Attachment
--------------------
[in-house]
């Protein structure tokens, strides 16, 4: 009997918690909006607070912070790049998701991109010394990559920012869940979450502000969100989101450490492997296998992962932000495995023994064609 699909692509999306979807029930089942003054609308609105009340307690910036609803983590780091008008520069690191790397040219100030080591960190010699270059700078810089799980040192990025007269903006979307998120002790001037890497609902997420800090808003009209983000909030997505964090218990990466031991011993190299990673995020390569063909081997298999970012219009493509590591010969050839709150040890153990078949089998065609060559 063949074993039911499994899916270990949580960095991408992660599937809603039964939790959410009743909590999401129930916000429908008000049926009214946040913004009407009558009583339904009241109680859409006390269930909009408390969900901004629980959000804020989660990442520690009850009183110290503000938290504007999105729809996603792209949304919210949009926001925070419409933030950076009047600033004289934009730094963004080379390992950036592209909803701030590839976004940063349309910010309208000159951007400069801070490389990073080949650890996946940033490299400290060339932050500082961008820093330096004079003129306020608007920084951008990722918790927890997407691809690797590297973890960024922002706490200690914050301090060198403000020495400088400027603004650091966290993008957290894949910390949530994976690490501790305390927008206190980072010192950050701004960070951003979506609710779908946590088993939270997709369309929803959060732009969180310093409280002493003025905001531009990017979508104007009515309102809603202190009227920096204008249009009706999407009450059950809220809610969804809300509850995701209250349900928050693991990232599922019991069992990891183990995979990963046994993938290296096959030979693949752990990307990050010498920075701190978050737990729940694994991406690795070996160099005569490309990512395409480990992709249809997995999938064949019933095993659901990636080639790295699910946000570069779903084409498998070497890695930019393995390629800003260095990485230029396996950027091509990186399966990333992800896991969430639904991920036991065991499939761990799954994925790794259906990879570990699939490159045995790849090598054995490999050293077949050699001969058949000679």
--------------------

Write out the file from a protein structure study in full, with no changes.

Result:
[in-house]
């Protein structure tokens, strides 16, 4: 009997918690909006607070912070790049998701991109010394990559920012869940979450502000969100989101450490492997296998992962932000495995023994064609 699909692509999306979807029930089942003054609308609105009340307690910036609803983590780091008008520069690191790397040219100030080591960190010699270059700078810089799980040192990025007269903006979307998120002790001037890497609902997420800090808003009209983000909030997505964090218990990466031991011993190299990673995020390569063909081997298999970012219009493509590591010969050839709150040890153990078949089998065609060559 063949074993039911499994899916270990949580960095991408992660599937809603039964939790959410009743909590999401129930916000429908008000049926009214946040913004009407009558009583339904009241109680859409006390269930909009408390969900901004629980959000804020989660990442520690009850009183110290503000938290504007999105729809996603792209949304919210949009926001925070419409933030950076009047600033004289934009730094963004080379390992950036592209909803701030590839976004940063349309910010309208000159951007400069801070490389990073080949650890996946940033490299400290060339932050500082961008820093330096004079003129306020608007920084951008990722918790927890997407691809690797590297973890960024922002706490200690914050301090060198403000020495400088400027603004650091966290993008957290894949910390949530994976690490501790305390927008206190980072010192950050701004960070951003979506609710779908946590088993939270997709369309929803959060732009969180310093409280002493003025905001531009990017979508104007009515309102809603202190009227920096204008249009009706999407009450059950809220809610969804809300509850995701209250349900928050693991990232599922019991069992990891183990995979990963046994993938290296096959030979693949752990990307990050010498920075701190978050737990729940694994991406690795070996160099005569490309990512395409480990992709249809997995999938064949019933095993659901990636080639790295699910946000570069779903084409498998070497890695930019393995390629800003260095990485230029396996950027091509990186399966990333992800896991969430639904991920036991065991499939761990799954994925790794259906990879570990699939490159045995790849090598054995490999050293077949050699001969058949000679």